The Farmer and his Wife is one of many paintings from this artist which focused on the Spanish countryside, normally directly from the village in which he lived for many years. We see him cover Catalan peasants a number of times and this may have been encouraged by earlier French art from previous centuries, such as the members of the Barbizon School who included Jean-François Millet, Théodore Rousseau and Charles-François Daubigny. Furthermore, Salvador Dali, another Catalan artist who was connected to Miro through their use of Surrealism, would frequently gain inspiration from one specific Millet artwork, namely The Gleaners, as shown in Archeological Reminiscence Millet's Angelus.

This painting achieved a price of $10,401,000 at auction in a relatively recent sale. It therefore ranks as one of the more expensive sales from his career, but it is likely that prices will go far beyond this in future, as fewer and fewer artworks become available. For this reason, many collectors see famous art like this as an excellent investment opportunity, particularly seeing as Miro's reputation looks fully established within the realms of art history and he continues to receive a prominent interest today, as much as ever. There are also a number of museums dedicated to his work that ensures his own name retains its strength for future generations, just as with other notable Catalans such as Gaudi and Dali.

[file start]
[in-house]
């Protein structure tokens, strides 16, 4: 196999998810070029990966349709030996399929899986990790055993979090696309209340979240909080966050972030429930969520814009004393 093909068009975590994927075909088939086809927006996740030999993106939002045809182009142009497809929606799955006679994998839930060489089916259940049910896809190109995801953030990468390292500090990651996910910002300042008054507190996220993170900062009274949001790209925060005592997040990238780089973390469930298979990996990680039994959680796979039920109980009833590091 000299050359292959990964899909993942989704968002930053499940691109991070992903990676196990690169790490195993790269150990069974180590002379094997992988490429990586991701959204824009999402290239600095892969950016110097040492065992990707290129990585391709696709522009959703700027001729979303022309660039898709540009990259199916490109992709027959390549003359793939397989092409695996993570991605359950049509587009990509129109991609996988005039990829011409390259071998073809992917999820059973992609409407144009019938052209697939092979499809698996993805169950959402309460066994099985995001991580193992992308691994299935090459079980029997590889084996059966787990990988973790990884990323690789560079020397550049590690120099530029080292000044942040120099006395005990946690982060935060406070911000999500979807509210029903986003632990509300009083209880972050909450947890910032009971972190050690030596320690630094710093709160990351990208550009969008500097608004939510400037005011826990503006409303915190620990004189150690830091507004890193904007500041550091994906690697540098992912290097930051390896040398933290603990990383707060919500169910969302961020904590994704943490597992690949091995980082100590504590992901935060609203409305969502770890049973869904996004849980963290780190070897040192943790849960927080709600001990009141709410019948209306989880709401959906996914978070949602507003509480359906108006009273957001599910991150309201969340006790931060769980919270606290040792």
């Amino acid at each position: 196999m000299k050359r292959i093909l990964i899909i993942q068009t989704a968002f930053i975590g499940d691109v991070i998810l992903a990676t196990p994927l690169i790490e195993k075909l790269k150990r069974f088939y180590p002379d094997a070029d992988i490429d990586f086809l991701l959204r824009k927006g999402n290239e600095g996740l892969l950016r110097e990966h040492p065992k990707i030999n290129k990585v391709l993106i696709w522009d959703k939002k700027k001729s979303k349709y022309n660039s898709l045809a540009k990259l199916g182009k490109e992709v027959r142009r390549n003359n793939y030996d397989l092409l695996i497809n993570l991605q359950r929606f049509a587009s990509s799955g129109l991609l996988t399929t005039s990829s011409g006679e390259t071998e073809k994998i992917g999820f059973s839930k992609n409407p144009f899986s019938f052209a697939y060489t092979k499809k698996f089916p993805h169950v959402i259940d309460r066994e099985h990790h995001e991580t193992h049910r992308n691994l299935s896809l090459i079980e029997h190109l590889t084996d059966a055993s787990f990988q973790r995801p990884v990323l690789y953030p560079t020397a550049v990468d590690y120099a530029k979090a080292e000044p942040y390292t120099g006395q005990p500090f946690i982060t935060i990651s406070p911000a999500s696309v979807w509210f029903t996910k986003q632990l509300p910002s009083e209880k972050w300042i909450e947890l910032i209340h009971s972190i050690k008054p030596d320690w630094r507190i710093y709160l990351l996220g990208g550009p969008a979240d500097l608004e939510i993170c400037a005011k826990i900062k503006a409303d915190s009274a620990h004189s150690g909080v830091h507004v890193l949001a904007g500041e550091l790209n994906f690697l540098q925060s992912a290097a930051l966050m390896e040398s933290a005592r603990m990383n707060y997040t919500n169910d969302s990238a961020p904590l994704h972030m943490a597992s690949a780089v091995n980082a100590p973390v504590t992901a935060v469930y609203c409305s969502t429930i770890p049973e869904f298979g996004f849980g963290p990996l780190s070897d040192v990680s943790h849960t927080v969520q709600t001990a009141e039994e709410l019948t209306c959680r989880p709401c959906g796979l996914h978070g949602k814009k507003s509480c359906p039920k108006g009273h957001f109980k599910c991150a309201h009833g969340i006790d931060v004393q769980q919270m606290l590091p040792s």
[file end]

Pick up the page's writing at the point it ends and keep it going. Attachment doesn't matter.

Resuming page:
It is believed that Miro's father bought their farmhouse in around 1911 and this would have been the beginning of the artist's love affair with the Catalan countryside. He chose a bright yellow for the sky because of the warmth that it brings as well as how it perfectly complements the blue sea.

"...I came back here again after that exhibit [an exhibition at la Licorne in Paris] And again Montroig reached out to me with all its light, all its life, and I wanted to capture that whole period that I could see from Montroig and I painted The Farm. Nine months of constant hard work! Nine months of painting every day and wiping it out and making studies and destroying them all. The Farm was a resumé of my entire life in the country. I wanted to put everything I loved about the country into that canvas - from a huge tree to a tiny little snail. I don't think it makes sense to give more importance to a mountain than an ant (but landscape artists just can't see that), and that's why I didn't hesitate to spend hours and hours making the ant come alive..."